Many of you may be familiar with Moneta, the Mount Holyoke literary magazine. You may not know, however, that Moneta was not always the literary magazine of Mount Holyoke College. In fact Mount Holyoke has an expansive history of literary magazines, with each embodying their own take on the creative outlet.
|The Mount Holyoke|
|Mount Holyoke Monthly|
The selectivity of Mount Holyoke Monthly’s content may have contributed to the addition of a new literary magazine, or in this case journal, on campus in 1932 called The Challenge. While still a publication of student works, this new literary magazine held a different and more specialized theme to its content. In the introduction, The Challenge states that its primary purpose is to “challenge some of the existing problems on the college campus and at the same time to present some interesting and constructive ideas” and to “promote sincere and intelligent thinking.” Many of the articles hold up to the name and challenge the thinking of the Mount Holyoke community. For instance, one article, titled "On Law and Order," challenges how the student community is "all too ready to complain... however, when an opportunity arises to reconstruct these phases of our community life, we are unwilling to assume any degree of responsibility or readiness to act." Much of the content in The Challenge is also influenced by the state of the economy as it began in the midst of the Great Depression, which was from 1929 to 1939. The editor of The Challenge remarks that the works in this journal are a reflection of a group of students who “feel an intellectual, cultural and social stagnation, as in the outside world we all feel the economic depression.” This literary journal was received with interest and criticism by faculty and students before ending in 1936.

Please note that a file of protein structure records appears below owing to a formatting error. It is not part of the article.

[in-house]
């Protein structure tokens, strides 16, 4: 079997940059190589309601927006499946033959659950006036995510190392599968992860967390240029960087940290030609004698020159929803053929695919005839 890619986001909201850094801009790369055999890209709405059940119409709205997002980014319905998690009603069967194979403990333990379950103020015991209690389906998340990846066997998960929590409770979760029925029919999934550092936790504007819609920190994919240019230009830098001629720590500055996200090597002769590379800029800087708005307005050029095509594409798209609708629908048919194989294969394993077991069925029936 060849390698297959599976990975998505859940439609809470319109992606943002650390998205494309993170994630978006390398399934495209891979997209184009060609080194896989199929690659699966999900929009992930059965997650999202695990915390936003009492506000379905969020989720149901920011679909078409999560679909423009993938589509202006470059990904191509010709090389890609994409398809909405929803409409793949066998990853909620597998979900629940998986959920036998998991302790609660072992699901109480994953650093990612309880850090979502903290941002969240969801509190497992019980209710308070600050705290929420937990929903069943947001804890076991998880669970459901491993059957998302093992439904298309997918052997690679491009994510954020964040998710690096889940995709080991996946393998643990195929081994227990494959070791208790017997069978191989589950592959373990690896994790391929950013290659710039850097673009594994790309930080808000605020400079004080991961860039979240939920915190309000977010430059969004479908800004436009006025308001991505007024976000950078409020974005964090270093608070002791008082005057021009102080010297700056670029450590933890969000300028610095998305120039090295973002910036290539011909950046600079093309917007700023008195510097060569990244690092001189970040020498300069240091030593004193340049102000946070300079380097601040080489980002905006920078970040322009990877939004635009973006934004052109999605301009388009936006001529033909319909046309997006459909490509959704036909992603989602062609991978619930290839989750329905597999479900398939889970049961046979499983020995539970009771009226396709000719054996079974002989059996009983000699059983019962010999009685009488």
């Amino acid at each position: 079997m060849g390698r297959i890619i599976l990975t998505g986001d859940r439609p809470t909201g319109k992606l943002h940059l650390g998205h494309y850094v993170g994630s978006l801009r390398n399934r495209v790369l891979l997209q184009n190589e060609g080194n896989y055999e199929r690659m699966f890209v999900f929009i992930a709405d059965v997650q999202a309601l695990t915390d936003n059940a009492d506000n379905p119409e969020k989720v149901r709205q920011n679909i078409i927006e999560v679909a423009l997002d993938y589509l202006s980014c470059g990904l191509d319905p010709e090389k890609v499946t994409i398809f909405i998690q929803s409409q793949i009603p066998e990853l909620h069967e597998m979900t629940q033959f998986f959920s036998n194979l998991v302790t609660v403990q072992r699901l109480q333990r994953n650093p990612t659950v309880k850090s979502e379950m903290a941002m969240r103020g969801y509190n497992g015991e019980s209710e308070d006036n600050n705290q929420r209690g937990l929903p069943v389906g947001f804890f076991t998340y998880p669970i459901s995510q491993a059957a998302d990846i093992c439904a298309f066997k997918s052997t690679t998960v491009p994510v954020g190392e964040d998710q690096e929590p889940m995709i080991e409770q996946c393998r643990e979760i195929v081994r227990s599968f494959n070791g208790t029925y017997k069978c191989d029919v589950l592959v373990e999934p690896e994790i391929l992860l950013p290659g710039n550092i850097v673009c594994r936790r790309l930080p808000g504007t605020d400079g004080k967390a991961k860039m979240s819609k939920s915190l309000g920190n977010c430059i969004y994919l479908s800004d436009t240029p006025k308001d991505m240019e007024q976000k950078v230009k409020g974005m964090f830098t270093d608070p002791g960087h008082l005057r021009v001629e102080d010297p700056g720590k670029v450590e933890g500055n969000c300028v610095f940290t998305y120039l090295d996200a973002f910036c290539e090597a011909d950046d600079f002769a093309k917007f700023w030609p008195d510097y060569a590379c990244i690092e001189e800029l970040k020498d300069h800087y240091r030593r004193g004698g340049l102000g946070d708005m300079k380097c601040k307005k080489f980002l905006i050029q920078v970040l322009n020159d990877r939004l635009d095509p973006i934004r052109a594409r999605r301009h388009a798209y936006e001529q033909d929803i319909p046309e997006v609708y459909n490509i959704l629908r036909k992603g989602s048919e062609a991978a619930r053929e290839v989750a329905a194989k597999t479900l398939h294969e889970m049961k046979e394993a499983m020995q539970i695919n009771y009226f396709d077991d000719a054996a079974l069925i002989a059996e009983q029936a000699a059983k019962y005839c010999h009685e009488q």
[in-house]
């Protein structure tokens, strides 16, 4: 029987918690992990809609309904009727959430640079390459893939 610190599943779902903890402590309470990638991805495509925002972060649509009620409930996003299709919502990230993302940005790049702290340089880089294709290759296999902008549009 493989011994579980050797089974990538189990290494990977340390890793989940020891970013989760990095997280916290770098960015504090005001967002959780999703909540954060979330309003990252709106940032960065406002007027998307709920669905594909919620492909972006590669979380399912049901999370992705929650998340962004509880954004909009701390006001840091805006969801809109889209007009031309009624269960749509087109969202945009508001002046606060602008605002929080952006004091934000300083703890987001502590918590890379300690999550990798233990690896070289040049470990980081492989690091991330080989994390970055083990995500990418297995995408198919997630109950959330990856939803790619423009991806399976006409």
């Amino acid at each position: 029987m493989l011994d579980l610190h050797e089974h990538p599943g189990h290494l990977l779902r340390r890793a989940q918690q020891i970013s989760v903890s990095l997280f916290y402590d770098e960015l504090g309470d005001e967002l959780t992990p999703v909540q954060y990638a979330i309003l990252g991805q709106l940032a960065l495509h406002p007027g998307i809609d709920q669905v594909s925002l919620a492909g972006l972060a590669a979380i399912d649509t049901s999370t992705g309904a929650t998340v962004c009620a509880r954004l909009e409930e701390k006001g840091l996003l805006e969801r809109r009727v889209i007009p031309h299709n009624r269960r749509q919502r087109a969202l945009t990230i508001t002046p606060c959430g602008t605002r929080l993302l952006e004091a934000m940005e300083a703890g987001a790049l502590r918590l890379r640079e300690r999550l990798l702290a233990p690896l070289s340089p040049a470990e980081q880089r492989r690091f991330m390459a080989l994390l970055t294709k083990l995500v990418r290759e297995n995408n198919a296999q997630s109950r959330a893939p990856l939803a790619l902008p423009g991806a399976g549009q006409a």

In 1948 Pangynaskean came to its end and was followed by Pan and then Tempo in 1951. Both were very similar to their predecessor, however, the need to increase student subscription, participation, and criticism lead to the new design and names. Tempo’s first edition describes its hope to make the revamped magazine “a campus wide interest” and its attempt to “counteract the feeling that the magazine is primarily published for English majors,” which shows the developing interest in making a magazine open to all kinds of content and student expression. This aim to extend student contribution continues into the 1950s when Mount Holyoke literary magazines once again take an old magazine and make it into something new. Literary magazines from the 1950s to the present will be continued in The Evolution of Mount Holyoke Literary Magazines Part II blog post next week.
Brittnee Worthy is a student Archives Assistant in Archives and Special Collections.
To explore Mount Holyoke's literary magazines in person, visit Archives and Special Collections in the basement of Dwight Hall!